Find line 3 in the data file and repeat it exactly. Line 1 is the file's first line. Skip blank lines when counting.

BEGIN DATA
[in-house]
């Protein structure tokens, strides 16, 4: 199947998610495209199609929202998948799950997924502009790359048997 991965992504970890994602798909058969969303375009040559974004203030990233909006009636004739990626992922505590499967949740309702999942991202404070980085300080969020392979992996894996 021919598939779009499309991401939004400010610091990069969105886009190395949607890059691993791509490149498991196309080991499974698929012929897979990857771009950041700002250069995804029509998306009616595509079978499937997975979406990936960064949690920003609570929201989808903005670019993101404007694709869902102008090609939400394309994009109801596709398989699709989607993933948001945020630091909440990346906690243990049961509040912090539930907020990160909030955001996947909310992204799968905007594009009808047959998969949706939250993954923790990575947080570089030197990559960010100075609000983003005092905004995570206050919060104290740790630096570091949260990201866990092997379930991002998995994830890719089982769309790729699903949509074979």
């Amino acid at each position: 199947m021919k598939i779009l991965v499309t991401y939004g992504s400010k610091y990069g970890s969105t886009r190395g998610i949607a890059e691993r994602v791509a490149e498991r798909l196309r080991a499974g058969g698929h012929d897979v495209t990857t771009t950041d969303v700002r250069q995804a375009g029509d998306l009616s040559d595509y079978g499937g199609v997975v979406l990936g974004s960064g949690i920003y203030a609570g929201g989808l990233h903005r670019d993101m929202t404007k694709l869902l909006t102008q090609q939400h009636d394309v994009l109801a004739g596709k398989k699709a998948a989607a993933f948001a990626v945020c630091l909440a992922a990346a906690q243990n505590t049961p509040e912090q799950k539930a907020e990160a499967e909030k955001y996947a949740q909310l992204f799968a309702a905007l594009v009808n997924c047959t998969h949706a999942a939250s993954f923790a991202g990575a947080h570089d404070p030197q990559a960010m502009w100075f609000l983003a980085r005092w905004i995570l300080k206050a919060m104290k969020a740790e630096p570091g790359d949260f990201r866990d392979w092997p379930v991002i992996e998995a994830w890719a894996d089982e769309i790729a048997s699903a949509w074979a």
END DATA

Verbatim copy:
């Amino acid at each position: 199947m021919k598939i779009l991965v499309t991401y939004g992504s400010k610091y990069g970890s969105t886009r190395g998610i949607a890059e691993r994602v791509a490149e498991r798909l196309r080991a499974g058969g698929h012929d897979v495209t990857t771009t950041d969303v700002r250069q995804a375009g029509d998306l009616s040559d595509y079978g499937g199609v997975v979406l990936g974004s960064g949690i920003y203030a609570g929201g989808l990233h903005r670019d993101m929202t404007k694709l869902l909006t102008q090609q939400h009636d394309v994009l109801a004739g596709k398989k699709a998948a989607a993933f948001a990626v945020c630091l909440a992922a990346a906690q243990n505590t049961p509040e912090q799950k539930a907020e990160a499967e909030k955001y996947a949740q909310l992204f799968a309702a905007l594009v009808n997924c047959t998969h949706a999942a939250s993954f923790a991202g990575a947080h570089d404070p030197q990559a960010m502009w100075f609000l983003a980085r005092w905004i995570l300080k206050a919060m104290k969020a740790e630096p570091g790359d949260f990201r866990d392979w092997p379930v991002i992996e998995a994830w890719a894996d089982e769309i790729a048997s699903a949509w074979a």